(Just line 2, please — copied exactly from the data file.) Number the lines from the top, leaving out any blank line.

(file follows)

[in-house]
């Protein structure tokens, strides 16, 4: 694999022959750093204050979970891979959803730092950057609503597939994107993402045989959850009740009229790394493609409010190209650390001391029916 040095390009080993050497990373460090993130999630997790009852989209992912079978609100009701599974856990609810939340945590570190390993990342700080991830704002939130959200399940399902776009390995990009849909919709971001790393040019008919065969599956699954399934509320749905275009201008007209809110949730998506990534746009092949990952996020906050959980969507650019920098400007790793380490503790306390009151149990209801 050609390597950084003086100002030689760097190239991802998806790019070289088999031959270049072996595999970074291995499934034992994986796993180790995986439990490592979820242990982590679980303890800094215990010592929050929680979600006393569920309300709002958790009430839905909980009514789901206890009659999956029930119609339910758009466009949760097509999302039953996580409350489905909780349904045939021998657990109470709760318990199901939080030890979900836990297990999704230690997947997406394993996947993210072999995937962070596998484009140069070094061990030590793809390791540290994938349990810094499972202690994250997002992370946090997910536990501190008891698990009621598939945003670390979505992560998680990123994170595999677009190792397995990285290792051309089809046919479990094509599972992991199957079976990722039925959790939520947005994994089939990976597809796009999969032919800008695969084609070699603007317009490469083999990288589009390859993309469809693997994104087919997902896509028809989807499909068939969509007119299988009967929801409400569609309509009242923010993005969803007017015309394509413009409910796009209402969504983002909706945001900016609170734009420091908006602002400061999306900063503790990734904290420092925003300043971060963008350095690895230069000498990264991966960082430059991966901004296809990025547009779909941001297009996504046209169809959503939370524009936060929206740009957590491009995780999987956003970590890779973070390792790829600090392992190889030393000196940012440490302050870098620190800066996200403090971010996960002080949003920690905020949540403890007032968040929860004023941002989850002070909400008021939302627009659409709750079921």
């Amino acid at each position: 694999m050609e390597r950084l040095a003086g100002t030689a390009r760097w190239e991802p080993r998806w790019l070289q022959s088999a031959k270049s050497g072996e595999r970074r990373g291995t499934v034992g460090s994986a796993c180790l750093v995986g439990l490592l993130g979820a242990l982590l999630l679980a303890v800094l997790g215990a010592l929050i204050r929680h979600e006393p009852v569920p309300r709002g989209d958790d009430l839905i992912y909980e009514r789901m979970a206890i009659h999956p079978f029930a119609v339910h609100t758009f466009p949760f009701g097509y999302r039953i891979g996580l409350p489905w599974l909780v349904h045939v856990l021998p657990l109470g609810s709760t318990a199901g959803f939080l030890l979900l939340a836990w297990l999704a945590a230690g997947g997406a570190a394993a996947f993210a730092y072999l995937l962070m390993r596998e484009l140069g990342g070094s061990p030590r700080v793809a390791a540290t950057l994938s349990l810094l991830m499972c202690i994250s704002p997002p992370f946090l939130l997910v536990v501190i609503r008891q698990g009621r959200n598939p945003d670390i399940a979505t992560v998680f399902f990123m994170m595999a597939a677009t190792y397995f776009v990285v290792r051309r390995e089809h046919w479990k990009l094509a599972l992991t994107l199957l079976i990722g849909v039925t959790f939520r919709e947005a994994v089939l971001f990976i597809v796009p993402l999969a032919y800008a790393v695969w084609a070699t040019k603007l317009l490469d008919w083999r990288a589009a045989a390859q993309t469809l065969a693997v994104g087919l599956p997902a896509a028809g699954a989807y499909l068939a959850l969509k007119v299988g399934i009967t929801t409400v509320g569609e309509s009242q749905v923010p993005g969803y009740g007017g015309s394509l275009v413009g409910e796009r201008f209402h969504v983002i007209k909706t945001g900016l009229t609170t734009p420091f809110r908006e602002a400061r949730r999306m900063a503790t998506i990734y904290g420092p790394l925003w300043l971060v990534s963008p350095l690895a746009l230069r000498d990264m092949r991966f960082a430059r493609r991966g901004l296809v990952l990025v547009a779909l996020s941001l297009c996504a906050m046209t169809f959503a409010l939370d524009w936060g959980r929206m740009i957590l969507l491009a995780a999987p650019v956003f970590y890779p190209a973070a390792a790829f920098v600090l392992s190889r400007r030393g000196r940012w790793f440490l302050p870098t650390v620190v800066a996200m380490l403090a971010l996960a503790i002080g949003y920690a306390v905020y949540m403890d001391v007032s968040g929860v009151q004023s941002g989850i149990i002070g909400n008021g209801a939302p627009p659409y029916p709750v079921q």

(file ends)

């Protein structure tokens, strides 16, 4: 694999022959750093204050979970891979959803730092950057609503597939994107993402045989959850009740009229790394493609409010190209650390001391029916 040095390009080993050497990373460090993130999630997790009852989209992912079978609100009701599974856990609810939340945590570190390993990342700080991830704002939130959200399940399902776009390995990009849909919709971001790393040019008919065969599956699954399934509320749905275009201008007209809110949730998506990534746009092949990952996020906050959980969507650019920098400007790793380490503790306390009151149990209801 050609390597950084003086100002030689760097190239991802998806790019070289088999031959270049072996595999970074291995499934034992994986796993180790995986439990490592979820242990982590679980303890800094215990010592929050929680979600006393569920309300709002958790009430839905909980009514789901206890009659999956029930119609339910758009466009949760097509999302039953996580409350489905909780349904045939021998657990109470709760318990199901939080030890979900836990297990999704230690997947997406394993996947993210072999995937962070596998484009140069070094061990030590793809390791540290994938349990810094499972202690994250997002992370946090997910536990501190008891698990009621598939945003670390979505992560998680990123994170595999677009190792397995990285290792051309089809046919479990094509599972992991199957079976990722039925959790939520947005994994089939990976597809796009999969032919800008695969084609070699603007317009490469083999990288589009390859993309469809693997994104087919997902896509028809989807499909068939969509007119299988009967929801409400569609309509009242923010993005969803007017015309394509413009409910796009209402969504983002909706945001900016609170734009420091908006602002400061999306900063503790990734904290420092925003300043971060963008350095690895230069000498990264991966960082430059991966901004296809990025547009779909941001297009996504046209169809959503939370524009936060929206740009957590491009995780999987956003970590890779973070390792790829600090392992190889030393000196940012440490302050870098620190800066996200403090971010996960002080949003920690905020949540403890007032968040929860004023941002989850002070909400008021939302627009659409709750079921």